Young maths whizzes go into numbers battle16 July
USC has initiated a new challenge to find some of the most innovative young mathematicians from Moreton Bay to the Fraser Coast.
Gympie students start mid-year study at USC16 July
USC Gympie will welcome more than 60 new students who have opted to start their studies at the halfway point of the academic year.
New students plan new futures at Orientation15 July
Two Danish and Swiss students seeking postgraduate business qualifications, a Brightwater resident hoping to be a physical education teacher and a Melbourne assistant nurse aiming to further his career were among hundreds of enthusiastic faces at USC Orientation today.
Jeffrey Epstein’s arrest is the tip of the iceberg: human trafficking is the world’s fastest growing crime12 July
Jeffrey Epstein, a powerfully connected American financier, is facing charges of sex trafficking, bringing underage girls as young as 14 years old into homes in various locations across the US. He reportedly had a network of more than 50 victims...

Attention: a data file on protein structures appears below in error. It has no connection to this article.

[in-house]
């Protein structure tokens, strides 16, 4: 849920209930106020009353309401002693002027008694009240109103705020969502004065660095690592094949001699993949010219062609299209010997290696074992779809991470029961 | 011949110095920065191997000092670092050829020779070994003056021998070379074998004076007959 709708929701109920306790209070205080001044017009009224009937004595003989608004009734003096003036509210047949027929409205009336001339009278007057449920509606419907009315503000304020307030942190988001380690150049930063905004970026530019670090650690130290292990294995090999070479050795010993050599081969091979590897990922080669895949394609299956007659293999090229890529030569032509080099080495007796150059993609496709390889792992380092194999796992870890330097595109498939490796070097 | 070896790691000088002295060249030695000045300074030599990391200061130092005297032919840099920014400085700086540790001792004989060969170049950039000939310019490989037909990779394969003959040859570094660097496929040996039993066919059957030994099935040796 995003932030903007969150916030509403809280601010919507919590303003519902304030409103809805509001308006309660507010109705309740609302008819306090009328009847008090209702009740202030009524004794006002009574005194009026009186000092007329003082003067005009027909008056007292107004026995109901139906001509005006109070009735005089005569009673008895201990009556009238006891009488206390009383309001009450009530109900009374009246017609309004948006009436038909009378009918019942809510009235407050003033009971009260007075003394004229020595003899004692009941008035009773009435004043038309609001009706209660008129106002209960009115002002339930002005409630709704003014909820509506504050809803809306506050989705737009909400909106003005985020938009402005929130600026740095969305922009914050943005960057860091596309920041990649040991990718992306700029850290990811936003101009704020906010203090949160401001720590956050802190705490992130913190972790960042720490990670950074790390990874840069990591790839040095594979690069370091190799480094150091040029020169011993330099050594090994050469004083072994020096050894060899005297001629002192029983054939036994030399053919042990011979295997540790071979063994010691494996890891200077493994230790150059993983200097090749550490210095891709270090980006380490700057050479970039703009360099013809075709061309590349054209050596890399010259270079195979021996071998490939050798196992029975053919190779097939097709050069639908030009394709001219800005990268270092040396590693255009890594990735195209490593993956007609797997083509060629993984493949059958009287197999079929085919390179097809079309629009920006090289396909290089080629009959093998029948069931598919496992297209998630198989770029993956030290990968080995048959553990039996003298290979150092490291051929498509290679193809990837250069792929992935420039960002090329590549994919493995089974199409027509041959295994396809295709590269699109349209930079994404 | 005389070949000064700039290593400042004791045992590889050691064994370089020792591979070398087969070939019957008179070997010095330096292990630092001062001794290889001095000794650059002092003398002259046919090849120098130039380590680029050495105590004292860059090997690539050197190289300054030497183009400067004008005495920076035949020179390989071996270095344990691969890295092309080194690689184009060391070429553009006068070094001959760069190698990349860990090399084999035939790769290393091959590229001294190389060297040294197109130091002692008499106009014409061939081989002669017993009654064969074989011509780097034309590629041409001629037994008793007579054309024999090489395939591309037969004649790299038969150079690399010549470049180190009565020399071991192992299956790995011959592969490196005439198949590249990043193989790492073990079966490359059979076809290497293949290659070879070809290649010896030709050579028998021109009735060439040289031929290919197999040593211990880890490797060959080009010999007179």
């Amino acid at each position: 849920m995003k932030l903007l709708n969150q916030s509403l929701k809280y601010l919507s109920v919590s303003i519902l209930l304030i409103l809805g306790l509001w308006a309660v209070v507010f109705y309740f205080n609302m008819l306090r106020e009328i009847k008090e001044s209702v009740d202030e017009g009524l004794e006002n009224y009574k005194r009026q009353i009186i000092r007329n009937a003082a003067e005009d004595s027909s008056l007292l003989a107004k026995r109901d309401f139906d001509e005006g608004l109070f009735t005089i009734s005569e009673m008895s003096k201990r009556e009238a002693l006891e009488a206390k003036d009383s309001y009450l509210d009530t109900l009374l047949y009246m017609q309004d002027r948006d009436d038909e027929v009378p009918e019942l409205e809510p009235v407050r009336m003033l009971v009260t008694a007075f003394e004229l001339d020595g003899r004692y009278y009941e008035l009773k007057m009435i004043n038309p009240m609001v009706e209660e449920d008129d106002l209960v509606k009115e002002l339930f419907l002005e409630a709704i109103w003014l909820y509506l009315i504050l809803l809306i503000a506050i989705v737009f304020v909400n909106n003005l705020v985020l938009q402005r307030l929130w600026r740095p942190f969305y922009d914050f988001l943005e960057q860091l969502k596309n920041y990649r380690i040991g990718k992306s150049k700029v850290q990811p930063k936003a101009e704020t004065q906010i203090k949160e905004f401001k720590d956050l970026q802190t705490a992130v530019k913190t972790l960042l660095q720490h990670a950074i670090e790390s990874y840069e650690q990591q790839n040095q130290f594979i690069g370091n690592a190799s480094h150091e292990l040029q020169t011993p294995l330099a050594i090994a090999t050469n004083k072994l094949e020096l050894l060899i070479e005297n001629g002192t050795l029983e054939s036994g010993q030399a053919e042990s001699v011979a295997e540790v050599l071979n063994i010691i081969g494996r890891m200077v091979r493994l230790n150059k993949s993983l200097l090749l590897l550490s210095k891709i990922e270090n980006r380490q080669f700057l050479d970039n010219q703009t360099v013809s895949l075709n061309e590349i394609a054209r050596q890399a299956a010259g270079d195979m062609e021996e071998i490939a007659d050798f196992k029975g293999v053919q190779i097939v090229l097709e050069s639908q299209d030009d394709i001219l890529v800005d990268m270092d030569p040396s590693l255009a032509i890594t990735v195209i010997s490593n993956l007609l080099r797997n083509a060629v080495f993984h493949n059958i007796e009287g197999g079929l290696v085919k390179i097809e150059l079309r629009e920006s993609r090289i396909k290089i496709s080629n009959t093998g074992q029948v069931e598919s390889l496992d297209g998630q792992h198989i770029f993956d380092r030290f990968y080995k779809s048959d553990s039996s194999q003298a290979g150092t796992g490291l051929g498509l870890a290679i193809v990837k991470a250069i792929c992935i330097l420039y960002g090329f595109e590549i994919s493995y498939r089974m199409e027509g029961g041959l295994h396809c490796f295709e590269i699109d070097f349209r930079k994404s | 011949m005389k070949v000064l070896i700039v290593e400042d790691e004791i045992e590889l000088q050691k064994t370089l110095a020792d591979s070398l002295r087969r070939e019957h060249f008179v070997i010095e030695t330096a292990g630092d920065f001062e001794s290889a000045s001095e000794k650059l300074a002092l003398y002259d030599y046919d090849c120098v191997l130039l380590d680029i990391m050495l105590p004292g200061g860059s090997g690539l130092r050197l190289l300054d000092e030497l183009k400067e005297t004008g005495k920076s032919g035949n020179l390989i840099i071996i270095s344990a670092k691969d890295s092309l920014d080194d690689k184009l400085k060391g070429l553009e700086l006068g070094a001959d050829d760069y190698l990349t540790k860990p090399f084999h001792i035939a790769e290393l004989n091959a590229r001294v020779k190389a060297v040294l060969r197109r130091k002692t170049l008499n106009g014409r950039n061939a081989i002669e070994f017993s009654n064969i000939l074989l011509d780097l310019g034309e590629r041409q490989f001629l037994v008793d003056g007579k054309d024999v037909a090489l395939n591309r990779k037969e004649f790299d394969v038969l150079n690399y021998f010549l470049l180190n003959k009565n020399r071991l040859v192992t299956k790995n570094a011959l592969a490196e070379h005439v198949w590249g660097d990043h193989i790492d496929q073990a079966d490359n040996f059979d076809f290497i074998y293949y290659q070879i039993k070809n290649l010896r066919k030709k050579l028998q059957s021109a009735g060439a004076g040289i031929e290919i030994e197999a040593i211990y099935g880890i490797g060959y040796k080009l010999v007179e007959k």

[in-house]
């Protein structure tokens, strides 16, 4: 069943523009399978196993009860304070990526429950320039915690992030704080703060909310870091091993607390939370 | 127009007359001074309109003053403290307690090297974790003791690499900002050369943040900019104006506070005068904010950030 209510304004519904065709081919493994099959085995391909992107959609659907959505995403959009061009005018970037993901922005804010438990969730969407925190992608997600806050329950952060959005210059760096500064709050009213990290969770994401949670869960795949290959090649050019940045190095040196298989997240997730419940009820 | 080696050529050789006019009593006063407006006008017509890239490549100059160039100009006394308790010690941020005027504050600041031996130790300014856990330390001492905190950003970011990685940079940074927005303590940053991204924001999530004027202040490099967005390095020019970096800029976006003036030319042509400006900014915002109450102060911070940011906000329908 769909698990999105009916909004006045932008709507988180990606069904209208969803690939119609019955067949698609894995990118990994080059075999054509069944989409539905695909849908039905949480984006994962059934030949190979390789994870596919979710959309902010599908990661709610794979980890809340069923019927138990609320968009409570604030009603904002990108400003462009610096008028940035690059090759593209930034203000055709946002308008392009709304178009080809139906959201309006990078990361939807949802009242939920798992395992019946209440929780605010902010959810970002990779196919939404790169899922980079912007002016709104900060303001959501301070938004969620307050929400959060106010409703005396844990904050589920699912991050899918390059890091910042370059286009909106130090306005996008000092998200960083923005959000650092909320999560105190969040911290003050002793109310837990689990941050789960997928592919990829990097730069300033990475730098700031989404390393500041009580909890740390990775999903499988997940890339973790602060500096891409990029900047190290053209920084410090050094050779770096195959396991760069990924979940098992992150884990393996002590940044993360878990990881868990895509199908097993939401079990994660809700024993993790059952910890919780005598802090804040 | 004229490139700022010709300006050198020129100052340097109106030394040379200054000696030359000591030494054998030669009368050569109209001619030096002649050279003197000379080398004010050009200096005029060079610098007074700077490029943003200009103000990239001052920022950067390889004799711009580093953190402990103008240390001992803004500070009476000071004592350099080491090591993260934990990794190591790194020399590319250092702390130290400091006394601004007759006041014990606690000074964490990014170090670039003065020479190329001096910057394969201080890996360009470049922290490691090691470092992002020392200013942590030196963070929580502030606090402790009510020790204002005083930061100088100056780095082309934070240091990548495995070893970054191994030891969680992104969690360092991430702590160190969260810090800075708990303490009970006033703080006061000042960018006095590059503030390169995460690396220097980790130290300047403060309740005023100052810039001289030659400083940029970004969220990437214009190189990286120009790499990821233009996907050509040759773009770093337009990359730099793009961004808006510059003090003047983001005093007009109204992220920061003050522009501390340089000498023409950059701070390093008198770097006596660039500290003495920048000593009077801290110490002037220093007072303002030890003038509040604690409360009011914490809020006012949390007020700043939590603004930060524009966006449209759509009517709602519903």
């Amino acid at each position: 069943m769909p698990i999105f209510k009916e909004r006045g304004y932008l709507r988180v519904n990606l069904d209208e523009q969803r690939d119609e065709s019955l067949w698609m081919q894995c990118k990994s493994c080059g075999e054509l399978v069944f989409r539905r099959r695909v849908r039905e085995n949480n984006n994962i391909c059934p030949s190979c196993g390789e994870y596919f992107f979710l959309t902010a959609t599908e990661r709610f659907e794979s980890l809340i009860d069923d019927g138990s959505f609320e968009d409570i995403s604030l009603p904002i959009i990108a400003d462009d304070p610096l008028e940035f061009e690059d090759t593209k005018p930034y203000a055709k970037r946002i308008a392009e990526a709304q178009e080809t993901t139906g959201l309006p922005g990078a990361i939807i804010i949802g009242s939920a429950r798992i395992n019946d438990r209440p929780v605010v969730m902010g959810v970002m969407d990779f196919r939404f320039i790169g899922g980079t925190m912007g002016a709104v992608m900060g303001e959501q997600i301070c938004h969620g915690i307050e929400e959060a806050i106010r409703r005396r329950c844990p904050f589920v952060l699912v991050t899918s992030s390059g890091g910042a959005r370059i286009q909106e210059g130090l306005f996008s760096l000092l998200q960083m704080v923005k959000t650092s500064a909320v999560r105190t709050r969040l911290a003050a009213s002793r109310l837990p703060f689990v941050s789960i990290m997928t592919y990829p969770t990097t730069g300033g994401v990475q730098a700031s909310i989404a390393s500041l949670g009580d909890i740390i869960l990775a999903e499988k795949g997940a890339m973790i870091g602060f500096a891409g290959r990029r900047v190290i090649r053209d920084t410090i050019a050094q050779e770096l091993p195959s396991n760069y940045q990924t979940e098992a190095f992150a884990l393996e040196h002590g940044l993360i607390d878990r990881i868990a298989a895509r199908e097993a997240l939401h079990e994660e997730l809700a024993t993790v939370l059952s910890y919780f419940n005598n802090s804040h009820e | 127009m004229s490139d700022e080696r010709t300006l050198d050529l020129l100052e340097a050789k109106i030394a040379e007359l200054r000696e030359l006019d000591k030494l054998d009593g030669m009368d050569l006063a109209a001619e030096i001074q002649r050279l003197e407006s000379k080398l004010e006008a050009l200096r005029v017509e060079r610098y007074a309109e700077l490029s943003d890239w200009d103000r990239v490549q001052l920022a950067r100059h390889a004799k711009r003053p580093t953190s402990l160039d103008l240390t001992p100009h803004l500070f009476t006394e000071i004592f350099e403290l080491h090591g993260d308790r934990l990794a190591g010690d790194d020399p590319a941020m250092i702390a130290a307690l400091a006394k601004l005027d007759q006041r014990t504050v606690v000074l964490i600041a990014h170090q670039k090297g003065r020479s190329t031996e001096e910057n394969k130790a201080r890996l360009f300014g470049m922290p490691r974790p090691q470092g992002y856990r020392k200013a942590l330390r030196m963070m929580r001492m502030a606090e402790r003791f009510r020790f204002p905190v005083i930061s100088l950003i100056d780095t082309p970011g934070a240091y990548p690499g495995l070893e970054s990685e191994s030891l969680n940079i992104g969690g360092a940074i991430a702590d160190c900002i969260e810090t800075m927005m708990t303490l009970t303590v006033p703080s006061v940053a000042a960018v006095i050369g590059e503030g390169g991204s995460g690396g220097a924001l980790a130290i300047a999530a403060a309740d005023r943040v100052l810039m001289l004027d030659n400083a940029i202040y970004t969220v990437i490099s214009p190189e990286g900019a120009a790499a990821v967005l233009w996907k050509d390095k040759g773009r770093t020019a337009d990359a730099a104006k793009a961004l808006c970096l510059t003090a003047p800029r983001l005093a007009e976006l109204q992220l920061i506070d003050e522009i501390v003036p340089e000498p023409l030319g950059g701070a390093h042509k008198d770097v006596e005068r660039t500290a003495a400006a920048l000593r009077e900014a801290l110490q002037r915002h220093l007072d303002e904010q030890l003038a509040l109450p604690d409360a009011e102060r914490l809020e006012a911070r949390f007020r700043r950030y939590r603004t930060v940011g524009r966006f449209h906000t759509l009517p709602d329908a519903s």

USC Caboolture to welcome 260 new students12 July
An Orientation celebration at USC Caboolture on Monday 15 July will welcome about 260 new students who have enrolled to start studying in Semester 2.
USC Sunshine Coast to welcome 1,800 new students12 July
Preparing for university study will be a sweet experience for more than 1,800 new students starting at USC’s Sunshine Coast campus in Semester 2, with a free pancake breakfast to launch Orientation festivities on Monday 15 July.
Local employers a new addition to USC Open Day11 July
In a local first, employers will attend USC’s Open Day at Sunshine Coast campus to talk with prospective students about future careers and work experience opportunities in the region.